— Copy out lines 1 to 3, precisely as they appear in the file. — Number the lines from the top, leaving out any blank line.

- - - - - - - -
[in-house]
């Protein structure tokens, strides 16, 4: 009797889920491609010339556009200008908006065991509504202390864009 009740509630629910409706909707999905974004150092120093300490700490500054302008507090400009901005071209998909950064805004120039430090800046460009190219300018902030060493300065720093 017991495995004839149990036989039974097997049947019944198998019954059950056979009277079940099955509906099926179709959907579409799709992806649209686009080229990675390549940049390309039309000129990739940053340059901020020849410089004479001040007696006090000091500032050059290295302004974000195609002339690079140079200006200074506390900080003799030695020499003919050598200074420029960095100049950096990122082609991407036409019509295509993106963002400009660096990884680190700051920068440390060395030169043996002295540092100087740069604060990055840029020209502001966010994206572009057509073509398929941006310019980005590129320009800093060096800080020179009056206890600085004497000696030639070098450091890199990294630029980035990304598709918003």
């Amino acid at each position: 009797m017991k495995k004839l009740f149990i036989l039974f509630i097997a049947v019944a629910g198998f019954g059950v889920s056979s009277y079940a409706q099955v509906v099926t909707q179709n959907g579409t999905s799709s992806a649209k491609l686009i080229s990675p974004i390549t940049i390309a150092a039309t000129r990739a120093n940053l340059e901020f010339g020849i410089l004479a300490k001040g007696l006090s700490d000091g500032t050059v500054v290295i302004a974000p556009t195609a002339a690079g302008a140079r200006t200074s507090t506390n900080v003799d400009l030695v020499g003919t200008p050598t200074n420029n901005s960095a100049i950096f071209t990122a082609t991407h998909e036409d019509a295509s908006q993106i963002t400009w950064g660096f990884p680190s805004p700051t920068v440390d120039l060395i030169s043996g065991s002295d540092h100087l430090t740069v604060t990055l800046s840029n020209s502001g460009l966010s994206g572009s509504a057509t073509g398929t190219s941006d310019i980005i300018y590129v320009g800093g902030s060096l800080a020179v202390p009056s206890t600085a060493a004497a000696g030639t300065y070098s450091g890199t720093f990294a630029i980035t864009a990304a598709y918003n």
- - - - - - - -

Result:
[in-house]
């Protein structure tokens, strides 16, 4: 009797889920491609010339556009200008908006065991509504202390864009 009740509630629910409706909707999905974004150092120093300490700490500054302008507090400009901005071209998909950064805004120039430090800046460009190219300018902030060493300065720093 017991495995004839149990036989039974097997049947019944198998019954059950056979009277079940099955509906099926179709959907579409799709992806649209686009080229990675390549940049390309039309000129990739940053340059901020020849410089004479001040007696006090000091500032050059290295302004974000195609002339690079140079200006200074506390900080003799030695020499003919050598200074420029960095100049950096990122082609991407036409019509295509993106963002400009660096990884680190700051920068440390060395030169043996002295540092100087740069604060990055840029020209502001966010994206572009057509073509398929941006310019980005590129320009800093060096800080020179009056206890600085004497000696030639070098450091890199990294630029980035990304598709918003």
């Amino acid at each position: 009797m017991k495995k004839l009740f149990i036989l039974f509630i097997a049947v019944a629910g198998f019954g059950v889920s056979s009277y079940a409706q099955v509906v099926t909707q179709n959907g579409t999905s799709s992806a649209k491609l686009i080229s990675p974004i390549t940049i390309a150092a039309t000129r990739a120093n940053l340059e901020f010339g020849i410089l004479a300490k001040g007696l006090s700490d000091g500032t050059v500054v290295i302004a974000p556009t195609a002339a690079g302008a140079r200006t200074s507090t506390n900080v003799d400009l030695v020499g003919t200008p050598t200074n420029n901005s960095a100049i950096f071209t990122a082609t991407h998909e036409d019509a295509s908006q993106i963002t400009w950064g660096f990884p680190s805004p700051t920068v440390d120039l060395i030169s043996g065991s002295d540092h100087l430090t740069v604060t990055l800046s840029n020209s502001g460009l966010s994206g572009s509504a057509t073509g398929t190219s941006d310019i980005i300018y590129v320009g800093g902030s060096l800080a020179v202390p009056s206890t600085a060493a004497a000696g030639t300065y070098s450091g890199t720093f990294a630029i980035t864009a990304a598709y918003n």